On September 28, 2018, we blogged about the new Missouri statute that purports to place substantial restriction on the ability of producers of lab-grown or plant-based products to market their products as “meat.” We also blogged about the lawsuit that challenges the constitutionality of the statute.

Plaintiffs have now filed a motion for preliminary injunction. They argue that the labels on their products constitute commercial speech, which has had First Amendment protections since 1976.  Until recently, courts applied an intermediate scrutiny standard of review to commercial speech.  As plaintiffs’ motion for preliminary injunction argues, Sorrell v. IMS Health Inc., 564 U.S. 552 (2011), suggests that strict scrutiny applies to commercial as well as most other forms of speech.  The motion wisely argues that the Court need not decide the validity of that suggestion because the statute cannot satisfy Central Hudson.

The first issue under Central Hudson is whether the advertising is inherently misleading.  If so, it is entitled to no First Amendment protection and the inquiry is over.  The motion argues that Tofurky’s advertising is not inherently misleading because it plainly discloses that the product is plant-based or lab-grown.

If the advertising is merely potentially misleading, the Court must proceed to the next three levels of Central Hudson scrutiny:  whether the government has a substantial interest in regulating or suppressing speech; whether the regulation directly advances that interest; and whether the regulation is no more extensive than necessary.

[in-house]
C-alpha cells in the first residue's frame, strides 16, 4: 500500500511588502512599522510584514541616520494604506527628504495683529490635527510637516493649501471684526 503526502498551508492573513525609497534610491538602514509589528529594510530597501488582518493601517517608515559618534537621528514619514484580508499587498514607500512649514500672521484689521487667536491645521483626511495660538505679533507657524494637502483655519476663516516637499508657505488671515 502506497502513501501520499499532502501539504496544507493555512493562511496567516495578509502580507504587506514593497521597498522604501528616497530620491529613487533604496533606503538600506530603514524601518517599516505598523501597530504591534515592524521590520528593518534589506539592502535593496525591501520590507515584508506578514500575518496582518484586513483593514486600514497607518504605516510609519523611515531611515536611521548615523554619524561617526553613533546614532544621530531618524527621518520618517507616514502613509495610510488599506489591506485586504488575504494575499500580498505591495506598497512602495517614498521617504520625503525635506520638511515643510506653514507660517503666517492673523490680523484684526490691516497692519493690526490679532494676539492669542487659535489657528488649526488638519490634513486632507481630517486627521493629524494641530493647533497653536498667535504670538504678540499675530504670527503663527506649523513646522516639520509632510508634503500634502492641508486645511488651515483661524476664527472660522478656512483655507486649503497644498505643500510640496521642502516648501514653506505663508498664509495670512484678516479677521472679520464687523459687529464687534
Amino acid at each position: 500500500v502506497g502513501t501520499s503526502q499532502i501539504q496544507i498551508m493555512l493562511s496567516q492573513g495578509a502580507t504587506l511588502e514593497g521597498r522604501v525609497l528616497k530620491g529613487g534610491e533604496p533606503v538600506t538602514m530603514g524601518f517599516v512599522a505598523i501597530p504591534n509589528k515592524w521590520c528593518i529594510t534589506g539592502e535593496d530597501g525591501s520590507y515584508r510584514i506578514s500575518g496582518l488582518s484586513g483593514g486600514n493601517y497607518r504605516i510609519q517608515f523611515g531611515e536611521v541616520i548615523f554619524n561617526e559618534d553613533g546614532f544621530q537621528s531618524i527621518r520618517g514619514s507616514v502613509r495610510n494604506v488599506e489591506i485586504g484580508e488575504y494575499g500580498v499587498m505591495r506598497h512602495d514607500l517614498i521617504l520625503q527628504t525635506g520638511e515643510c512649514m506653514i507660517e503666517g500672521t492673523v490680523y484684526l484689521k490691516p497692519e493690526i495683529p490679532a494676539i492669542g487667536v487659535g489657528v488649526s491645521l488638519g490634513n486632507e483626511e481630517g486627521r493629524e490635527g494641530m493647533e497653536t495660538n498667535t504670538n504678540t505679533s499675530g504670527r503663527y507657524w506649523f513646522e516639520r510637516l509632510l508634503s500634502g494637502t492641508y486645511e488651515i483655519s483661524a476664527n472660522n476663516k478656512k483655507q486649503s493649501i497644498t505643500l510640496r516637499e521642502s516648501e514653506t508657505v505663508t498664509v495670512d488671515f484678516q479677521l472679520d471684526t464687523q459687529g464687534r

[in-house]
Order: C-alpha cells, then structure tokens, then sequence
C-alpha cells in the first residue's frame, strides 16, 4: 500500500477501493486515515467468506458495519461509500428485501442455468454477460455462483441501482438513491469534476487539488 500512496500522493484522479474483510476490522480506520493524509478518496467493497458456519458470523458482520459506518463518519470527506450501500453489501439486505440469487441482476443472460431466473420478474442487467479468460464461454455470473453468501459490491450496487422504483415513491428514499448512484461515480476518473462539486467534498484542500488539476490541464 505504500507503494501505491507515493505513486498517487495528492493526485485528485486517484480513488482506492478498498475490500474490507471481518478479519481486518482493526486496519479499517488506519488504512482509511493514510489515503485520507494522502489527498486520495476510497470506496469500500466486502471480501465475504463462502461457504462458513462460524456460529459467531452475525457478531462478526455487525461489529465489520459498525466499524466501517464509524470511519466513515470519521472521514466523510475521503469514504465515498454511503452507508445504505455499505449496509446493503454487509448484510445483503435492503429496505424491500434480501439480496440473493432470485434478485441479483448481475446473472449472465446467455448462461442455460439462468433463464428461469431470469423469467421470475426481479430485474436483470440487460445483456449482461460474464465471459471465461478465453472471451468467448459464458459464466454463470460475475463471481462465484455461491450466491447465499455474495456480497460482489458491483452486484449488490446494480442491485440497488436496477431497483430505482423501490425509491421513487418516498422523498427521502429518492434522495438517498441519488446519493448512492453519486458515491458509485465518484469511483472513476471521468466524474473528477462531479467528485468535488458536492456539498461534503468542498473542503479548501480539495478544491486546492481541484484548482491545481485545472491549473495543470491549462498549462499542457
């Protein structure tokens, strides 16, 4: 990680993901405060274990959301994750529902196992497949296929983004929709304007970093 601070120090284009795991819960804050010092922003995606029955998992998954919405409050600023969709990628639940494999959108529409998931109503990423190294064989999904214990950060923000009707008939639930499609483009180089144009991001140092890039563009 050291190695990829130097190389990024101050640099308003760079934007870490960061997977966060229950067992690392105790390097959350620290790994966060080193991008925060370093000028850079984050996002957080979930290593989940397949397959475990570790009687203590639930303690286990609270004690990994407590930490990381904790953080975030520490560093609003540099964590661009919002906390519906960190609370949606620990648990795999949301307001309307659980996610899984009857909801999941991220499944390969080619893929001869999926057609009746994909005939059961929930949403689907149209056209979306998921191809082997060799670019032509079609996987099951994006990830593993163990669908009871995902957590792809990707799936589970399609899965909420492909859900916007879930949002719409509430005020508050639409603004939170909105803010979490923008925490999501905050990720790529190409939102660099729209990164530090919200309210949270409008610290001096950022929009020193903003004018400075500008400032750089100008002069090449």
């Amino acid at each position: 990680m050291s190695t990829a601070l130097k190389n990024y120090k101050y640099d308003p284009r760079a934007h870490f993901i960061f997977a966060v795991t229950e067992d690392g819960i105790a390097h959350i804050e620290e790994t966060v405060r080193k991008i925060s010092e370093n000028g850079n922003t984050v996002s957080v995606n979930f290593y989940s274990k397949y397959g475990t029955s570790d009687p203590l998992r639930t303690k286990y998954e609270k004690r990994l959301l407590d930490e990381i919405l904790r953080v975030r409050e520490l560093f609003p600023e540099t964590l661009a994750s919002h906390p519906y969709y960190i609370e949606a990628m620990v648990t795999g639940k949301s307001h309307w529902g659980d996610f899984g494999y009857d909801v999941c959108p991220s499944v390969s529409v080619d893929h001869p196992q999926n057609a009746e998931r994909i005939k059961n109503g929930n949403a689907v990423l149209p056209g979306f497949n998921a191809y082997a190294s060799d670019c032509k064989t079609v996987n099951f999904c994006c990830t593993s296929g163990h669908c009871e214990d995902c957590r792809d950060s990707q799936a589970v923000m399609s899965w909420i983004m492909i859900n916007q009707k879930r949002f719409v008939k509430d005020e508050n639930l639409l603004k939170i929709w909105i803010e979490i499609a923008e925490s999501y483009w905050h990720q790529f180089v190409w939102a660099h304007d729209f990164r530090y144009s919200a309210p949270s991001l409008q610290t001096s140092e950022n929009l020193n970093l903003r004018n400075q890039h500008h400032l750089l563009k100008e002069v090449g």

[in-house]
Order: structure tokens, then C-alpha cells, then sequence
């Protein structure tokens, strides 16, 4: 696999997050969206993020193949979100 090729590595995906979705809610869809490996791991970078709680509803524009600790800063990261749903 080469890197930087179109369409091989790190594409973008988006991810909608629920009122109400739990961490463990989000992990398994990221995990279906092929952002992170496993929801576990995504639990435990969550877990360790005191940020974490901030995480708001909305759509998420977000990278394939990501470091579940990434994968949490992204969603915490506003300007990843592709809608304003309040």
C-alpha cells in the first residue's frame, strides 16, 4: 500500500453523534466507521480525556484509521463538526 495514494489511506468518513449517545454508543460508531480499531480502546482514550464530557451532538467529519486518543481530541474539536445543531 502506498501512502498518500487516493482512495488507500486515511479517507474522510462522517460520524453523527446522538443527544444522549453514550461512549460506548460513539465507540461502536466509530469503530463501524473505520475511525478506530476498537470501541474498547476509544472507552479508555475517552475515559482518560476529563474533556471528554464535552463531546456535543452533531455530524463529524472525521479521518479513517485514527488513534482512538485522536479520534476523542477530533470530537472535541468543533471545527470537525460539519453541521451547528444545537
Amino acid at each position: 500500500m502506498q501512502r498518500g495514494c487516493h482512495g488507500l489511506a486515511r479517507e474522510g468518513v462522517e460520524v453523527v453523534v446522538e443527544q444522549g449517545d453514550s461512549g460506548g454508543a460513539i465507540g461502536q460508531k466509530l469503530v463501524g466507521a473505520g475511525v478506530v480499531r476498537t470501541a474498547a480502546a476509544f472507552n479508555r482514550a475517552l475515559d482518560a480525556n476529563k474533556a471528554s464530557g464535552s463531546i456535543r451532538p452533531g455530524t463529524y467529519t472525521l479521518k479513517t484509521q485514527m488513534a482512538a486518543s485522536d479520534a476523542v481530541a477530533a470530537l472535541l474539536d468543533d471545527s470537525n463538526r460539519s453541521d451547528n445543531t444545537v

Based on some statements by legislators that the purpose of the statute is to protect the agricultural industry from competition, the motion argues that suppression of disfavored speech is not a legitimate state interest. Courts generally try to resolve constitutional challenges on bases other than stray comments by legislators.  In our view, this argument largely begs the question.  If the advertising really does mislead consumers, it is a perfectly legitimate state interest to protect both consumers and competitors from unfair competition.

The motion also argues, however, that the ban on references to meat provides only the most incremental addition to the State’s legitimate interest in consumer protection. The reason is that Tofurky and other producers of meatless meat already provide plenty of disclosures that their product is either plant-based or lab-grown.  For the same reason, the motion argues that the statute is substantially broader than necessary to protect consumers.  A mandatory disclosure requirement would accomplish the same ends.

Plaintiffs have also filed a motion to certify a defendant class represented by named defendant Mark Richardson, the Cole County prosecuting attorney. Given that Mr. Richardson’s response to the complaint was massive indifference, it is not clear that he would be an adequate class representative.  Moreover, since the State of Missouri has intervened in the case to defend the statute, it is unclear why class action status is necessary.  A judgment against the State striking down the statute would almost certainly bind any prosecuting attorney in the State.